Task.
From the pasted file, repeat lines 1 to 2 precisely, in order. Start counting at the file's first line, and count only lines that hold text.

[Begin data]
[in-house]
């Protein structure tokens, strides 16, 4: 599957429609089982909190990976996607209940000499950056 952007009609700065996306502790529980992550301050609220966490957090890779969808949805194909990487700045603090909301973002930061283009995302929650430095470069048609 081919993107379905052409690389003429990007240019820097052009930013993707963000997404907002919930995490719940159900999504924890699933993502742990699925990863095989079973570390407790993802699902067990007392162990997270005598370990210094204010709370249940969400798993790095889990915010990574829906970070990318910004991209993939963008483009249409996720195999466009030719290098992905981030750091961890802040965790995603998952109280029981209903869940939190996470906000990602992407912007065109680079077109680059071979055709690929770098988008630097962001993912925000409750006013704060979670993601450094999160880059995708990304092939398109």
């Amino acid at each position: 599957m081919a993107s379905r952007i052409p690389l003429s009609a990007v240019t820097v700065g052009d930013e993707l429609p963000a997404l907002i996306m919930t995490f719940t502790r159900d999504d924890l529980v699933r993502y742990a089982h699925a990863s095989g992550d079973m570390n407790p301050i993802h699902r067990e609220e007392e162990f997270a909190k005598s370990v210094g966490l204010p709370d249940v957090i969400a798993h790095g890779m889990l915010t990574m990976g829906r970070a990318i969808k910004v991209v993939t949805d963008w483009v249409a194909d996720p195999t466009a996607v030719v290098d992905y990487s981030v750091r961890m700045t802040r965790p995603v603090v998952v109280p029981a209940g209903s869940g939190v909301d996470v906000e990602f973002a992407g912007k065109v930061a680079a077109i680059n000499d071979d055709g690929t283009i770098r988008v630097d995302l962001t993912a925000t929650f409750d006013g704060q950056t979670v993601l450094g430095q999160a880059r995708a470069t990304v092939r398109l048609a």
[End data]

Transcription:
[in-house]
């Protein structure tokens, strides 16, 4: 599957429609089982909190990976996607209940000499950056 952007009609700065996306502790529980992550301050609220966490957090890779969808949805194909990487700045603090909301973002930061283009995302929650430095470069048609 081919993107379905052409690389003429990007240019820097052009930013993707963000997404907002919930995490719940159900999504924890699933993502742990699925990863095989079973570390407790993802699902067990007392162990997270005598370990210094204010709370249940969400798993790095889990915010990574829906970070990318910004991209993939963008483009249409996720195999466009030719290098992905981030750091961890802040965790995603998952109280029981209903869940939190996470906000990602992407912007065109680079077109680059071979055709690929770098988008630097962001993912925000409750006013704060979670993601450094999160880059995708990304092939398109």